Published Online: June 17, 2008
Published in Print: June 18, 2008, as Chiefs’ Turnover Poses a Leadership Challenge

Chiefs’ Turnover Poses a Leadership Challenge

Over the next year, seven long-serving state schools chiefs are scheduled to step down, taking with them a combined 77 years of leadership experience and leaving questions about the evolving role of a state’s top education officer.

The reasons for their departures vary, including policy conflicts with governors, term limits, and the simple desire for a change after years at the helm of a state education agency.

But the turnover comes at a precarious time for public schools, with state budgets in turmoil, the federal No Child Left Behind Act in flux, and education, as always, a contentious political issue.

At one time, the primary responsibility of a state chief was ensuring fiscal responsibility and oversight of state and federal resources, said Gene Wilhoit, the executive director of the Washington-based Council of Chief State School Officers.

Tracking Seniority

Here are the state schools chiefs, ranked by length of service.

Now, he said, state superintendents and commissioners of education are expected to be “transformational leaders” capable of fixing public school systems that may be plagued by high dropout rates and big achievement gaps.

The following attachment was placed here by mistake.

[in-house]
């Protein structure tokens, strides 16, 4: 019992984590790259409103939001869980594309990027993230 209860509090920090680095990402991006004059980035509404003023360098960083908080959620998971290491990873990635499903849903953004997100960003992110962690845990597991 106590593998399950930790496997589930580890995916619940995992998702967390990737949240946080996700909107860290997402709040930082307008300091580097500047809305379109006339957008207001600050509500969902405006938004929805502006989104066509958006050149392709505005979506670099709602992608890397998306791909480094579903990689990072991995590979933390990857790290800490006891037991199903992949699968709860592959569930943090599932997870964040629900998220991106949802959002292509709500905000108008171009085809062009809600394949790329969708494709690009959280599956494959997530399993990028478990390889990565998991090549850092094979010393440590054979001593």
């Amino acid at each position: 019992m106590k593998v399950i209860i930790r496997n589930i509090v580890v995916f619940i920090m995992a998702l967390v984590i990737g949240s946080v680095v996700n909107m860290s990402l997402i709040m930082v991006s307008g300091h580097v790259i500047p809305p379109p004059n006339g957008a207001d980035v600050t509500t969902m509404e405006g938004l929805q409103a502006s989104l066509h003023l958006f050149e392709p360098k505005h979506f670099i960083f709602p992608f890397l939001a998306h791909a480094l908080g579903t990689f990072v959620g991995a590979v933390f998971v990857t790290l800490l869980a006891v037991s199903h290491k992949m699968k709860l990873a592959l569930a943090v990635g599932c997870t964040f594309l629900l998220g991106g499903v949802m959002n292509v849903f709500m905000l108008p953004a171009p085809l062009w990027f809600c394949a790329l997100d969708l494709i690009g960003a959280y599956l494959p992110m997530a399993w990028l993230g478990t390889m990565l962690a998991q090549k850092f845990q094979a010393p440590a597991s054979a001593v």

“These problems almost seem intractable, but the role of the chief is to do something about it,” said Mr. Wilhoit, a former chief in Kentucky and Arkansas.

The list of departing schools chiefs includes Rhode Island’s Peter J. McWalters, Indiana’s Suellen K. Reed, and Ohio’s Susan Tave Zelman, who all have had conflicts with their governors—although the degree to which these conflicts affected their decisions to step aside varied.

Nebraska’s Douglas D. Christensen is retiring to protest the legislature’s decision to switch from locally controlled student testing to a state test, which he has adamently opposed. ("Nebraska Education Sees Policy, Leadership Shifts," April 30, 2008.)

Richard Cate, of Vermont, is leaving later this month after 4½ years because Gov. Jim Douglas, a Republican, and the legislature are trying to turn the position into a cabinet-level secretary appointed by the governor.